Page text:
iii) The members of this faction claimed that the Imamate had passed on to Ja`far through the designation of his father. They based their doctrine on a tradition attributed to Ja`far al-Sadiq, which states that the Imamate cannot be held by two brothers after al-Hasan and al-Husayn. Since Muhammad, the eldest son of `Ali al-Hadi, died during the lifetime of his father, and since the Imamate should belong to those who survive the death of their father, it had not been transferred to Muhammad.

They may have accepted the Imamate of al-`Askari because he was the eldest son after the death of his father, but they rejected his Imamate after his death, because he had passed away without leaving a publicly acknowledged son as his successor. It was a matter of course to them, they said, that the Imam could not die without leaving a publicly acknowledged and well­ known successor, designated by him and entrusted with the Imamate.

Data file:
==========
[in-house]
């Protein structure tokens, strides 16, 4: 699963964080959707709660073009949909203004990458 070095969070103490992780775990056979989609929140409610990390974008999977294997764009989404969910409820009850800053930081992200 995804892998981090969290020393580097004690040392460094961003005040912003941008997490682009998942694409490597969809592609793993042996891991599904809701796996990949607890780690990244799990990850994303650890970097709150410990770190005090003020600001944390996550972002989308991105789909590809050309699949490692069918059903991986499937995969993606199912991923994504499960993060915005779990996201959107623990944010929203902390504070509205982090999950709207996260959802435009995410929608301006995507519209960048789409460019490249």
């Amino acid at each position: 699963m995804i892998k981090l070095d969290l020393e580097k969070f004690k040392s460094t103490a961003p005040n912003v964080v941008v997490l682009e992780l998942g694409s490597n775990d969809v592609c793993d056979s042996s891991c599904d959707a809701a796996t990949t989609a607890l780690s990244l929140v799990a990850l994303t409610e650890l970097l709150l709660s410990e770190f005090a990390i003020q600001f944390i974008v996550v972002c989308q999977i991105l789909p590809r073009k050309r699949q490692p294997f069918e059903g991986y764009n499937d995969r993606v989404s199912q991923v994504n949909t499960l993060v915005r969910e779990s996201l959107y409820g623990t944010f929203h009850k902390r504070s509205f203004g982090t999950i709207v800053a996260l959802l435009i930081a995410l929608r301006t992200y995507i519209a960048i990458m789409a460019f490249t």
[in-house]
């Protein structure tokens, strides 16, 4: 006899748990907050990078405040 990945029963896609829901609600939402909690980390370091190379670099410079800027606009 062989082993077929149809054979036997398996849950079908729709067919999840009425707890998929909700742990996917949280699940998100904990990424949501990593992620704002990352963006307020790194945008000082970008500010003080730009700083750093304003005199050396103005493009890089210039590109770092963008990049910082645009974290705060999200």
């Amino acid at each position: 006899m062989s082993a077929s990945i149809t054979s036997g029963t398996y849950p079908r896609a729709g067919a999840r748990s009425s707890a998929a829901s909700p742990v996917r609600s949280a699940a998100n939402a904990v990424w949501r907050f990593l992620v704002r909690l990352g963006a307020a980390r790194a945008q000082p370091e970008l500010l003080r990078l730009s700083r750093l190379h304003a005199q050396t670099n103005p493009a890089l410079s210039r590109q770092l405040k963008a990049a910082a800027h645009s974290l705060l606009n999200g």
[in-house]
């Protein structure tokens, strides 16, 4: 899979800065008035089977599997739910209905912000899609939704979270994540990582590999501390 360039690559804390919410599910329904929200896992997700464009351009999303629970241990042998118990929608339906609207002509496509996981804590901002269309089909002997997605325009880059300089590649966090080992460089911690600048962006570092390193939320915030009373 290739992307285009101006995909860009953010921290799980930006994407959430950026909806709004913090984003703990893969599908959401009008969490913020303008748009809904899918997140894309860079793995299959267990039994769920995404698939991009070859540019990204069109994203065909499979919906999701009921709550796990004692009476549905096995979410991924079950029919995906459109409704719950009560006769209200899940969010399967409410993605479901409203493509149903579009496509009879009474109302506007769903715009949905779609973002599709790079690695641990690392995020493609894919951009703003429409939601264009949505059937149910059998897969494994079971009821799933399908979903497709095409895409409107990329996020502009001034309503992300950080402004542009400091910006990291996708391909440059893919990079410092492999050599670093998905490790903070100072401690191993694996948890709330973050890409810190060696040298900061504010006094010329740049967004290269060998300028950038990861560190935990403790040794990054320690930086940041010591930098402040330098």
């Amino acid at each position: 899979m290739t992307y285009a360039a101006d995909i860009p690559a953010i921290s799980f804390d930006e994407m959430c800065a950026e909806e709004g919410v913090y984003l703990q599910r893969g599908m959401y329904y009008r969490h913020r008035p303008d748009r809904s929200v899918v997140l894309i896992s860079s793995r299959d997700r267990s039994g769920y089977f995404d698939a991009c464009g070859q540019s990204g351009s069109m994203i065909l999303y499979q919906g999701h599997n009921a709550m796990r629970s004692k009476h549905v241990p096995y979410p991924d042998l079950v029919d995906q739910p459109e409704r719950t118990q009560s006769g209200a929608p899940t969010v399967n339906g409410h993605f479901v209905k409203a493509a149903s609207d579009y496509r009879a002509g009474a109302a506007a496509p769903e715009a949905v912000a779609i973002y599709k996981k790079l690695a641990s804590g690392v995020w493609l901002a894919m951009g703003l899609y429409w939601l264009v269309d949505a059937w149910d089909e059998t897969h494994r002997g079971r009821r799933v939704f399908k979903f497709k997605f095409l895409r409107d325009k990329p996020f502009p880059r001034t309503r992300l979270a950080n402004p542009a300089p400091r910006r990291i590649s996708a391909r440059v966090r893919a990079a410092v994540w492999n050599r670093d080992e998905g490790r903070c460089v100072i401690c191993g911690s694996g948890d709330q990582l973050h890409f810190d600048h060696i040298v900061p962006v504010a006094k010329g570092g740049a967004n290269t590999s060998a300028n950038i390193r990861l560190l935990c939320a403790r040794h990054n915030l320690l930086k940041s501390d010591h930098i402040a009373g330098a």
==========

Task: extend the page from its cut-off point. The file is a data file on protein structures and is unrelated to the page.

Therefore the claim of al-`Askari to the Imamate must be invalid. So it was inevitable that the Imam was Ja`far, by the designation of his father.

It is worth mentioning that this faction existed within the lifetime of al- `Askari. When the tenth Imam died in 254/868 the majority of his followers accepted the Imamate of his eldest surviving son, al­`Askari, as confirmed by the testament of his father, but a minority took Ja`far’s side. He became more powerful after al- `Askari’s death, since some of al- `Askari’s adherents abandoned his Imamate and accepted that of Ja`far. A leading scholar of this faction was `Ali bin Ahmad bin Bashshar, who wrote a book on the Ghaybah and disputed fiercely with his opponents.

There is some evidence that this faction achieved a certain degree of success by persuading a few of the people who had accepted al- `Askari’s Imamate to join their side. Al-Saduq and al-Majlisi report a letter attributed to the Twelfth Imam, and sent to his agent, `Uthman bin Sa`id al-`Umari. This letter reveals that an adherent of this faction argued with a Twelver called al-Mukhtar, and succeeded in making him accept the Imamate of Ja`far. The sister of Faris bin Hatim, who was mentioned above, was one of the partisans of this group.